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There's More Here - Senior Exhibition  April 25th 2019

There's More Here - Senior Exhibition April 25th 2019

Collection Introduction

This collection of works began while studying Women’s Art History under the guidance of Dr. De Armendi at Converse College. I was shocked by the number of women, who despite their incredible work and contributions to the arts, were not part of mainstream art vocabulary. Why is it that I, as a woman artist, am now discovering these women for myself? It has since become my passion to study everything about these artists of strength, dignity, and resilience who’s talents, in my opinion, in several cases, far out weight those of their male counterparts. As I considered these women and their contributions, I felt so inspired by them and furthermore thankful, so so thankful. I feel thankful because not only am I free and encouraged to pursue a career in art professionally, but I am able to do so with much less social stipulation or expectations telling me my “proper” place in society as a woman.

I have selected some of my favorite artists from the past and created works to celebrate their life and their legacy. Some of them gained recognition during their lifetimes, whereas several died before they were appropriately “discovered”. Some of them thrived artistically during their time on this earth, others spent tireless hours struggling to scrape by, but nonetheless each has a story. A story that I found worthy of a celebration. So in celebration of concluding this chapter of collegiate studies in my life and in joyous salute to these women,  I have decided to throw a party. Welcome to the party!



There are alot of things I could say about this collection of works. It’s almost a bit intimidating to think about starting to unravel all of the feelings and thoughts about the incredible group of women artists that I tasked myself with representing through paintings, But here goes nothing.

Women are badasses. It's true. I’m not even kidding you, not one bit. Alot of this collection, for me, had to do with just that. A real and honest celebration of the legacies of women who rocked the art world before girls were “allowed’ to be artists. Before It was cool to thing to be exactly what and who you desired to be, before women could vote, and before they were encouraged to speak for themselves. These women where trailblazers, mothers, teachers, smokers, serious vehicular accident survivors, and so so so much more.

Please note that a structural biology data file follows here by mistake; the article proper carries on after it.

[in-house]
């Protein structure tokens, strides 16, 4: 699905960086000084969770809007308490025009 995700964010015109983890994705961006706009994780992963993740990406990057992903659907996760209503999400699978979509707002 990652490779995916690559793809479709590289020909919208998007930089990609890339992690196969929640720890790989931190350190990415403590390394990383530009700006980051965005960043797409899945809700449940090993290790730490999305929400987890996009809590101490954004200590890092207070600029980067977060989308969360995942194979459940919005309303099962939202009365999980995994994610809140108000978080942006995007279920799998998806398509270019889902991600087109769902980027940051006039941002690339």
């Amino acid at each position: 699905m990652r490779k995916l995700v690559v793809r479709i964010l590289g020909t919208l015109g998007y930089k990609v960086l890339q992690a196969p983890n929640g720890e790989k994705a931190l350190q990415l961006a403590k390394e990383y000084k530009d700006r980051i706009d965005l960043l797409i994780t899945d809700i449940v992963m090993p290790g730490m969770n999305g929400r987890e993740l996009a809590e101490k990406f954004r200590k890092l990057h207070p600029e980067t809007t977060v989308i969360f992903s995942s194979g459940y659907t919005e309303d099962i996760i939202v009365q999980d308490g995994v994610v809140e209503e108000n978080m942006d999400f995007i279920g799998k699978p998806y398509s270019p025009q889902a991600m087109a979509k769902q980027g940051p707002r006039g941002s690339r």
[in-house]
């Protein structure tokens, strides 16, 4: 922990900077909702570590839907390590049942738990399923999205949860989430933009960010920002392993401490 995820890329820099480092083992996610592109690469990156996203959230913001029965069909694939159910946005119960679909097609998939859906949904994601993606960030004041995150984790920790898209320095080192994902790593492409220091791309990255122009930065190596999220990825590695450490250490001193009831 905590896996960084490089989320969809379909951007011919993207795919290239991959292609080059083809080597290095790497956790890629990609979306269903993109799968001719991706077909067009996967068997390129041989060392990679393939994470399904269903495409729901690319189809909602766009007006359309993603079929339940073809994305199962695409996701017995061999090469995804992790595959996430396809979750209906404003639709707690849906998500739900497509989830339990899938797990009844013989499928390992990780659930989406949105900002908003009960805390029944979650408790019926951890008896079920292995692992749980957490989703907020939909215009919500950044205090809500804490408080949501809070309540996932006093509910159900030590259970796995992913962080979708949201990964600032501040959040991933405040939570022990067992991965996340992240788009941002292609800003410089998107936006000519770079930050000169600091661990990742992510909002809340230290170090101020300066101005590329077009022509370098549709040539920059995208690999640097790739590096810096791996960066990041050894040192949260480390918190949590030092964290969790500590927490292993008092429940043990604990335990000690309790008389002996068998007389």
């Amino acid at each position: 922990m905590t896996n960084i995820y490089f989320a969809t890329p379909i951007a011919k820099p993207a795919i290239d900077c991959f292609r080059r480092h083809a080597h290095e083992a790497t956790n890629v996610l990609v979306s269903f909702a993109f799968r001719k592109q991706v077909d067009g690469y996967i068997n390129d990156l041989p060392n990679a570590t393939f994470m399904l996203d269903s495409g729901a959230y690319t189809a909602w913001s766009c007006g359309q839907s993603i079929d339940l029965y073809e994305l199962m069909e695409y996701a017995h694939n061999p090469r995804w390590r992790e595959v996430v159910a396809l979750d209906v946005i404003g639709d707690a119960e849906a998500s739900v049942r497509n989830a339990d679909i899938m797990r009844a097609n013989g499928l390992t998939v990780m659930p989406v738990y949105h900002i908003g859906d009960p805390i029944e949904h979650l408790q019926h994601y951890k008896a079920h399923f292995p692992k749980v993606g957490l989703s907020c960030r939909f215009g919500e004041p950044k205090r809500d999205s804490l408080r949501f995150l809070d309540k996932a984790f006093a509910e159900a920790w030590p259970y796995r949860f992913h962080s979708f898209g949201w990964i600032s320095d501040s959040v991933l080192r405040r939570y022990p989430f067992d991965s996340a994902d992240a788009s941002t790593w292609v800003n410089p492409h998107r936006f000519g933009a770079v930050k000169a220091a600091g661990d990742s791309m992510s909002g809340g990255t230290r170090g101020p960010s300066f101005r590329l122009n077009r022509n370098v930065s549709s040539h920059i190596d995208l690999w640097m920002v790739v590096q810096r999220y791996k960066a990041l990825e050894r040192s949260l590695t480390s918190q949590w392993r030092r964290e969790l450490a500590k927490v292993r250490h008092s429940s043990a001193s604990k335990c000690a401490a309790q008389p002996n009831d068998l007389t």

So why did I choose this topic for my Senior Exhibition? Well, let me explain it like this. Once you start learning about crazy cool people like Helen Frankenthaler and Lee Krasner, you kinda get hooked. You study thier work and then learn about there husbands abussive nature thier childrens names and then you learn about what they did to make waves within the art communiy. You learn about techniques they invented and also about the charming witt these women navigated through life with. You learn about thier delightfully bold sense of entitlement and thier courage and the way thier male counterparts ripped off thier ideas. You giggle as you read about the creative ways they fought back. You learn about people who shit talked thier work and how they handled the criticisms gracefully (and some not so gracefully).

Somewhere along this journey of research, in a way, you fall in love with these people, with these women, with thier personalities, with thier stories. You fall in love with thier hillarious hair styles and the photos of them holding onto paintbrushes as though they were thier most valued possessions.

I fell in love with the artists who made it possibile and attainable for me to grow up to be an artist- the women who were riduculed and punished for thier dreams. The ones who worked so that the road to becoming a women artist would no longer be dirt, but rather paved with the blood sweat and tears of persistent, bold and badass women who were passionate enough about creating work that they threw the middle finger to societal expectation and did the damn thing.

This collection of works was created as a celebration of the spirit of resilience in all women and as a benchmark to celebrate my next steps as I enter the art world on my own. As a young girl, I always dreamed of being an artist- and now the time has come for me to leap into my place in this world.

One of my proffessors wrote in my final critique this last semester a statement which I think rings true in many fields, not just art-

“Do not settle for the common place as you have done the due dlligence to command an extraordinary standing in the art universe.”

So I will then leave you with this. As you go on your way, remeber to fall in love with the aspects of the human experience and human resillience that inspire you. Remeber to always work hard and to spend time learning about people in history who matter. Remeber you are strong and smart and capable. But most of all remeber that you are worthy of commanding the extraordinary.